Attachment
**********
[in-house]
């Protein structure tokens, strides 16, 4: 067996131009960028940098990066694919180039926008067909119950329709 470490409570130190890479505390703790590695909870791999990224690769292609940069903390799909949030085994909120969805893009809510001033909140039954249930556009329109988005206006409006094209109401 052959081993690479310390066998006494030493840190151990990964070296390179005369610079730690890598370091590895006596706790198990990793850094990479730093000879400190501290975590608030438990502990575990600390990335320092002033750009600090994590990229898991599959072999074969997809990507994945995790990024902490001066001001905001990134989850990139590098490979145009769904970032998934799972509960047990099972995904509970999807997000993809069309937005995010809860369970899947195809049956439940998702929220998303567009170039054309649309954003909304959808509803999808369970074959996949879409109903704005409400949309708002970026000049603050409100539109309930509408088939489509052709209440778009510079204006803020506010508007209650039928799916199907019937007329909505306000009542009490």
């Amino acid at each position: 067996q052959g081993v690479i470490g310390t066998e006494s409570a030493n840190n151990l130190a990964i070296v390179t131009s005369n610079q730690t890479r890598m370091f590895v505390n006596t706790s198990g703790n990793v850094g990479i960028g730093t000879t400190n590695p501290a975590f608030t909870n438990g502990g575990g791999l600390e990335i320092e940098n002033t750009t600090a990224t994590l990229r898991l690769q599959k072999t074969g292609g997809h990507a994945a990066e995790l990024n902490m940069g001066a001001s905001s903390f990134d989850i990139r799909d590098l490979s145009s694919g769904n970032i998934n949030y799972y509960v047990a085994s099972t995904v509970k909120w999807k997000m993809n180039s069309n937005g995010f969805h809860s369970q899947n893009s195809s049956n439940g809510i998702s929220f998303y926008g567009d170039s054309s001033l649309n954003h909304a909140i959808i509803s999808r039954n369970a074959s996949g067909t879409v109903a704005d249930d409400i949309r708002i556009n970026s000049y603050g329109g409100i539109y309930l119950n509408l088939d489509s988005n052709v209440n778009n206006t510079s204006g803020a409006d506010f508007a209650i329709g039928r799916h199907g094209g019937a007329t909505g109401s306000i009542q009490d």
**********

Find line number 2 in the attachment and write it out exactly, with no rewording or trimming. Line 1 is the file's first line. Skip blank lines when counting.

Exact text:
């Protein structure tokens, strides 16, 4: 067996131009960028940098990066694919180039926008067909119950329709 470490409570130190890479505390703790590695909870791999990224690769292609940069903390799909949030085994909120969805893009809510001033909140039954249930556009329109988005206006409006094209109401 052959081993690479310390066998006494030493840190151990990964070296390179005369610079730690890598370091590895006596706790198990990793850094990479730093000879400190501290975590608030438990502990575990600390990335320092002033750009600090994590990229898991599959072999074969997809990507994945995790990024902490001066001001905001990134989850990139590098490979145009769904970032998934799972509960047990099972995904509970999807997000993809069309937005995010809860369970899947195809049956439940998702929220998303567009170039054309649309954003909304959808509803999808369970074959996949879409109903704005409400949309708002970026000049603050409100539109309930509408088939489509052709209440778009510079204006803020506010508007209650039928799916199907019937007329909505306000009542009490």